• Preparing ruling requests, negotiating with the tax authority and the Ministry of Finance
  • Advice on registering for the One-Stop Shop (OSS)/Import One-Stop Shop (IOSS)
  • Representation before the tax authority during registration

Legal services

Law services
  • Preparing and reviewing supplier contracts
  • Drafting general terms of business and privacy notices for web shops
  • Reviewing business conduct (B2B) to identify unsound commercial practices
  • Advice on legal matters related to IT and intellectual property rights
  • Ensuring compliance with e-commerce legislation, including consumer protection, competition law and contract law
  • Competition law consulting, including examining strategic partnerships, pricing practices and algorithms
  • Advice on marketing materials and marketing compliance, with the assistance of an advertising psychology and behavioural sciences expert if required
  • Preparing compliance policies on consumer protection and competition law, providing training for employees and company managers, with the assistance of a forensic expert if required
  • Representation before the authorities and courts
  • Representation before dispute settlement (conciliation) panels and self-regulatory bodies

Advisory services

  • Developing an omnichannel strategy that harmonises sales channels

  • Defining the data asset strategy that takes into account internal and external data sources as well as data analytics capabilities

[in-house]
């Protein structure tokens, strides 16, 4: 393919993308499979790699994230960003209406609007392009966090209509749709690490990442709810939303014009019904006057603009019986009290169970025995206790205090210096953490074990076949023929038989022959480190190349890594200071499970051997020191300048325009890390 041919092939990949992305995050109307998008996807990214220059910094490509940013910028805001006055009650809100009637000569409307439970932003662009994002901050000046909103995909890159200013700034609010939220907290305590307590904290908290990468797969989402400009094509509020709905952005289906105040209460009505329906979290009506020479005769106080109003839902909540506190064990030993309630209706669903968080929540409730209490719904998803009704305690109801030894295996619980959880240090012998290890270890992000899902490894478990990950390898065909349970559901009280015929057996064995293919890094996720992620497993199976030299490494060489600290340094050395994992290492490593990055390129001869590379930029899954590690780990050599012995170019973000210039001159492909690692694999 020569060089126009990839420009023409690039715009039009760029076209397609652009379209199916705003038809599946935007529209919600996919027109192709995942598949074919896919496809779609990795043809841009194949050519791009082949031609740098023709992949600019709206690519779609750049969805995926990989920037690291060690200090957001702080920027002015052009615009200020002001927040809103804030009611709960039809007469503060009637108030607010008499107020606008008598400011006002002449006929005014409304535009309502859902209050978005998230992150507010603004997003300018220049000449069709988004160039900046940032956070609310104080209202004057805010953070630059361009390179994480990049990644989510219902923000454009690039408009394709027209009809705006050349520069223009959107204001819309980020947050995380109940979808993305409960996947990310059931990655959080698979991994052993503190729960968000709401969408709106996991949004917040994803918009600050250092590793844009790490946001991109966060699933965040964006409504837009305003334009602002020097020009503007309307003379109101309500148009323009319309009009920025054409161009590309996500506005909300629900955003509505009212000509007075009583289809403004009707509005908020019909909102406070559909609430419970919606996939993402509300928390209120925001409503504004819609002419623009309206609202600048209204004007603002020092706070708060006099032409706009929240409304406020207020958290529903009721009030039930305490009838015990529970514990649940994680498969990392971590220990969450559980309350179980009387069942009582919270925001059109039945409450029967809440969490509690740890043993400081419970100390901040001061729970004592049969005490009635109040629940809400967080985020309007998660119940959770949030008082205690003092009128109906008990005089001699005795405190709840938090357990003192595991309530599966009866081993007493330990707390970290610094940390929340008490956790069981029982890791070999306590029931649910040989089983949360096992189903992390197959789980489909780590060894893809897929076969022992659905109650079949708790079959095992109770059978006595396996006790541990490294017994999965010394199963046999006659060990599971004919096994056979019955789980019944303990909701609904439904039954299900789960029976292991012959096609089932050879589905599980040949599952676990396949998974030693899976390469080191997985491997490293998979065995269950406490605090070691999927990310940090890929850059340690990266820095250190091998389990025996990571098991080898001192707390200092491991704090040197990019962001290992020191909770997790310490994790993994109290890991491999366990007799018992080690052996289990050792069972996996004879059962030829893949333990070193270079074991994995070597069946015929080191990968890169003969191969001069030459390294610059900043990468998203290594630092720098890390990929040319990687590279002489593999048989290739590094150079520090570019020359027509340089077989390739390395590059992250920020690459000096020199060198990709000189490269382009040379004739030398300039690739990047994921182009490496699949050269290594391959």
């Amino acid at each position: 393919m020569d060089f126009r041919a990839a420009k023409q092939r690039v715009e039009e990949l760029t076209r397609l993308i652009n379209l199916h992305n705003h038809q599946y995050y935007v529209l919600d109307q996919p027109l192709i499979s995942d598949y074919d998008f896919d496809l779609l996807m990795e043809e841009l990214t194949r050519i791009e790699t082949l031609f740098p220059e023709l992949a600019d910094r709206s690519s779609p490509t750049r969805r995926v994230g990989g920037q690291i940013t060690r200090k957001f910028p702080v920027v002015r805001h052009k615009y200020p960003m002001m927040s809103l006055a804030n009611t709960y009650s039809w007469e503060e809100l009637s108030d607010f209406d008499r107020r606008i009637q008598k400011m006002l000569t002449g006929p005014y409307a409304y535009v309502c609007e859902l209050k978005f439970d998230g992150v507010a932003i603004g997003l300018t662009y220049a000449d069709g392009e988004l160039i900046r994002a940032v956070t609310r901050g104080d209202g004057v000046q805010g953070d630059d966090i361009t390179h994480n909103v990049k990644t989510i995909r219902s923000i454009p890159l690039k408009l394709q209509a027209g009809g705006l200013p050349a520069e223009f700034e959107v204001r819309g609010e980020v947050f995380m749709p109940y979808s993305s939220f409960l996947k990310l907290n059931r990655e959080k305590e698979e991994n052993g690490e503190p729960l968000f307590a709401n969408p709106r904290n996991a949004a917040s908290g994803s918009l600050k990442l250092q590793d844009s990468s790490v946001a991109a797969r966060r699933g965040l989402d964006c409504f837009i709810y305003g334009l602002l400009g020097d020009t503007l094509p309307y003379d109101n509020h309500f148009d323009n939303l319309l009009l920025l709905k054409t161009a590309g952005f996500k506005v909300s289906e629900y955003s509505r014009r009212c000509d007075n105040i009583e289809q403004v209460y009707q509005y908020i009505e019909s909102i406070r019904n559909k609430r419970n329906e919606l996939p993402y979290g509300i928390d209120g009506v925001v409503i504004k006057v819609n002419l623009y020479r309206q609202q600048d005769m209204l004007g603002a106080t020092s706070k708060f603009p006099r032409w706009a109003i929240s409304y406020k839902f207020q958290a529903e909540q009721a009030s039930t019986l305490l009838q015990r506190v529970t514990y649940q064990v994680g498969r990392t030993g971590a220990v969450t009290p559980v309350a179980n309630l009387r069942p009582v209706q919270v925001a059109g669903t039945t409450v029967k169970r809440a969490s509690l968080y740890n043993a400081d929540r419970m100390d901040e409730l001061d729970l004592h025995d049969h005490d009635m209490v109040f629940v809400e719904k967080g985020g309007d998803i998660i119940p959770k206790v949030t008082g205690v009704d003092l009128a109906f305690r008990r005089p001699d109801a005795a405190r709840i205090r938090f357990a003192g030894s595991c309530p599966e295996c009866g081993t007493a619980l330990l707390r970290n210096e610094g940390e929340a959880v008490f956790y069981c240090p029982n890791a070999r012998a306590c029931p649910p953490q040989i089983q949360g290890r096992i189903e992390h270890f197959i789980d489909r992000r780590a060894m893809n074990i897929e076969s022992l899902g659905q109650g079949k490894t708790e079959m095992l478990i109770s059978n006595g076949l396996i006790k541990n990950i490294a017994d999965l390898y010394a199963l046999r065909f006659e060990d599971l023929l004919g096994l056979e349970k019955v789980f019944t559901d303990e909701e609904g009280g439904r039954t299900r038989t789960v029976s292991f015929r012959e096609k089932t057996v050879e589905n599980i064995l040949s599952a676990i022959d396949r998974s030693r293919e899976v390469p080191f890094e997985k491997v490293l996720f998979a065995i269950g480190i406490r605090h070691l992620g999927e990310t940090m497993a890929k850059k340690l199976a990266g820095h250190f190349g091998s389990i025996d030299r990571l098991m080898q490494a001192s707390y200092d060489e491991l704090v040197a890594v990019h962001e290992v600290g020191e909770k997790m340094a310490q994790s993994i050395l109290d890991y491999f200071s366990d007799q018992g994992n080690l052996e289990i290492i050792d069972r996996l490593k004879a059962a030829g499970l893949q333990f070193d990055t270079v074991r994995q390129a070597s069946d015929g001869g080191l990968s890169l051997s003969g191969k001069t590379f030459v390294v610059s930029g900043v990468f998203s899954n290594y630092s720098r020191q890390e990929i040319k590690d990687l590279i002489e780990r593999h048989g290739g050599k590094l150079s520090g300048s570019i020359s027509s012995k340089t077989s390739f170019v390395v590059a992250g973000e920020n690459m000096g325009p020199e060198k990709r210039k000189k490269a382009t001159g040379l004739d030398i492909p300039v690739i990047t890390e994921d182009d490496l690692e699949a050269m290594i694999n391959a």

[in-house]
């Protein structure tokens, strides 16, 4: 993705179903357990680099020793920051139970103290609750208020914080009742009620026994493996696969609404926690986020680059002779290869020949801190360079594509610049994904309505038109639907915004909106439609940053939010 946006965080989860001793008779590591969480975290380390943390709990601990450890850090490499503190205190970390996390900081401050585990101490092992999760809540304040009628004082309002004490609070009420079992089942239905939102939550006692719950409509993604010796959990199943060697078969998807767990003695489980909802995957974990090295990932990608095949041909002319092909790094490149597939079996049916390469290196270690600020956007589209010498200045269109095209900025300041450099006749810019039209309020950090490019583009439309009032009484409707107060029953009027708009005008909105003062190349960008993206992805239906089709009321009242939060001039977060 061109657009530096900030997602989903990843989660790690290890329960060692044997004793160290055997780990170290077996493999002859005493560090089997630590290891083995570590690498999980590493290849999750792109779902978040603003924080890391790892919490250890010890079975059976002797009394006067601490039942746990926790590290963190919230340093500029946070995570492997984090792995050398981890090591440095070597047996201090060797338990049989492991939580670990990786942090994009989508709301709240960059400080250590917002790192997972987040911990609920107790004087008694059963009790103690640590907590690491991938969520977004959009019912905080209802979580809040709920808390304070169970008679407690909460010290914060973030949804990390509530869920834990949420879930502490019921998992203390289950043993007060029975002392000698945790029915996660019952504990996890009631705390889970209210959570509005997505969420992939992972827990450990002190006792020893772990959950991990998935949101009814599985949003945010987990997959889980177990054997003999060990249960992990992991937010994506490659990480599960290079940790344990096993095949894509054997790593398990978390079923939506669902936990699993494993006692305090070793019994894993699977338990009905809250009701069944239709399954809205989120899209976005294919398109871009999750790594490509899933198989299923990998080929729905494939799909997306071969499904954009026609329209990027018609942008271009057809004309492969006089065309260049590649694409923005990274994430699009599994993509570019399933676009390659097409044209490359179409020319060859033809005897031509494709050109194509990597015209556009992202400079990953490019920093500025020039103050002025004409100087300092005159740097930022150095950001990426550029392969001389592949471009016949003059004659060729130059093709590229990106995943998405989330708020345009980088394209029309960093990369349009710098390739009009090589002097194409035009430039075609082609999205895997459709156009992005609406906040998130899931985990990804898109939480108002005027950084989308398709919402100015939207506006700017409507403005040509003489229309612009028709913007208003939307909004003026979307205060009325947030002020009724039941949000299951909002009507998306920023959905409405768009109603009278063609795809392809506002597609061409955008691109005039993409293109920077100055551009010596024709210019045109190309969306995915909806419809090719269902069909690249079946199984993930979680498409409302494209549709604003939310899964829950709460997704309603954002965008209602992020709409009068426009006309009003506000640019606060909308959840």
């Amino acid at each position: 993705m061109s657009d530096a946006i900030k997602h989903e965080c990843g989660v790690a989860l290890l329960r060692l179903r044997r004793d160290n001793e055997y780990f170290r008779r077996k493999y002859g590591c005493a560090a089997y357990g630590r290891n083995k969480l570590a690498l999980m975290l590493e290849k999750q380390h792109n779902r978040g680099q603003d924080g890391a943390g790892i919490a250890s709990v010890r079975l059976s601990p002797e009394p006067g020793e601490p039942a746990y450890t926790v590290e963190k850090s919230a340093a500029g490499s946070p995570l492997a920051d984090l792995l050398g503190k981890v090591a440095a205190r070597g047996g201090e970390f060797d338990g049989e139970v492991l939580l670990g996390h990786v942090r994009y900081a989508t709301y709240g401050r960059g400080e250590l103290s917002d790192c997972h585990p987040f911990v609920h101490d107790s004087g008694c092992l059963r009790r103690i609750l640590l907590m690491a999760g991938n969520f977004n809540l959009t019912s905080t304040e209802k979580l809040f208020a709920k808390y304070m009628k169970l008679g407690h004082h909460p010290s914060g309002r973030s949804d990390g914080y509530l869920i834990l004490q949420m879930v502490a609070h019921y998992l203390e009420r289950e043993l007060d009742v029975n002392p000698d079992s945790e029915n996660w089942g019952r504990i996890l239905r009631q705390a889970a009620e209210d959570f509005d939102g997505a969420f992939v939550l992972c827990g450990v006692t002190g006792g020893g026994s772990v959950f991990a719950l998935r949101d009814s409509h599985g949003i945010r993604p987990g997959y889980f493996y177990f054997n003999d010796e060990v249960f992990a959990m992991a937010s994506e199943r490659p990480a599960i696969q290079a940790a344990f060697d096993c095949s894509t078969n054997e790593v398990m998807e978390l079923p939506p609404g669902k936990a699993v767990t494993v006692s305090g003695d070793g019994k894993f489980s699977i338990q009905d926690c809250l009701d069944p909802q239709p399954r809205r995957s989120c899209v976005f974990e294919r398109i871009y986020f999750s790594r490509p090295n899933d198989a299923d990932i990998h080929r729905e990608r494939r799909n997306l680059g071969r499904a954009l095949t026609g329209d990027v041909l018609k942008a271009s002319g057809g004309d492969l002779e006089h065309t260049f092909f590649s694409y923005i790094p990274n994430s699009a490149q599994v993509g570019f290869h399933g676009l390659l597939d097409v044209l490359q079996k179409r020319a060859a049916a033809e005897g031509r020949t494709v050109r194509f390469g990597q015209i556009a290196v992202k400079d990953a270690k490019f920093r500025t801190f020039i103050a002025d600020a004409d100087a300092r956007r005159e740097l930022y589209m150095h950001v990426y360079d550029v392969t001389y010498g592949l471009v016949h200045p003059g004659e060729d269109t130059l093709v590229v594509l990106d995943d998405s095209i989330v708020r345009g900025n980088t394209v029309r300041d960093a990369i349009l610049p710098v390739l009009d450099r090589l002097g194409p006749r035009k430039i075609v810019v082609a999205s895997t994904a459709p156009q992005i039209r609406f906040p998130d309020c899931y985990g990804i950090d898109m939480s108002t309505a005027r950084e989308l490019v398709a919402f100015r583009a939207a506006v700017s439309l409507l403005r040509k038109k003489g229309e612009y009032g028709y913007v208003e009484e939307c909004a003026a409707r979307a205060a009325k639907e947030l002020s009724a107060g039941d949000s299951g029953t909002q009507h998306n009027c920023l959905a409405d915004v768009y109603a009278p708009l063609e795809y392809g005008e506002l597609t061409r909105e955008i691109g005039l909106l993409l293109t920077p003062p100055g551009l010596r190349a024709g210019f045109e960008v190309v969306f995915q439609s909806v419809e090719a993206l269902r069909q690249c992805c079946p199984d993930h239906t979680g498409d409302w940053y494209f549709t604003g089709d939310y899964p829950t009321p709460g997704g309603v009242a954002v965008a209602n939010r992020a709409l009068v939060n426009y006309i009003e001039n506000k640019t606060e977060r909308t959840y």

• Establishing an e-commerce platform concept

  • Defining the relevant playing fields, strategic goals and the actions required for execution

  • Analyzing customers' needs, pain points, behaviours and opinions (e.g. using online questionnaires and social media analysis)

  • Analyzing customers' current  journey through the critical transaction steps and recommending improvements (e.g. registration, purchase, payment)

  • Giving advice about the effects of different payment solutions and regulatory changes (eg. PSD2, AFR) and their potential business opportunities 

  • Supporting the effective monetization of available data (e.g. transaction and customer data)

  • Performing data-based customer and segment analysis

  • Recommending ways to decrease customer churn and increase customer conversion 

  • Developing dynamic pricing models for different products and services

  • Performing data-based supplier screenings and risk assessments

  • Providing support in optimising the logistics network architecture and logistics operations

  • Recommending ways to establish an effective transportation concept and daily carriage planning

  • Designing effective stock handling, warehousing and fulfillment processes from stock management to handling returned goods

  • Developing a customer service plan and designing effective multichannel

  • Supporting the selection of the proper e-commerce platform (e.g. Opensource, SaaS, Caas) and the right supplier

  • Supporting the design and implementation of IT systems underpinning e-commerce (e.g. selection of solution and supplier, RfP management, IT development)

  • Managing the quality assurance of the system's implementation

Contact us

Csilla Dékány

Csilla Dékány

Attorney-at-law, PwC Hungary

Dániel Kelemen

Dániel Kelemen

Attorney at Law, PwC Hungary

Péter Dr. Zalai

Péter Dr. Zalai

Attorney-at-law, PwC Hungary

Gábor Farkas

Gábor Farkas

Partner, PwC Hungary

Kornél Szeőcs

Kornél Szeőcs

Director, PwC Hungary

Follow us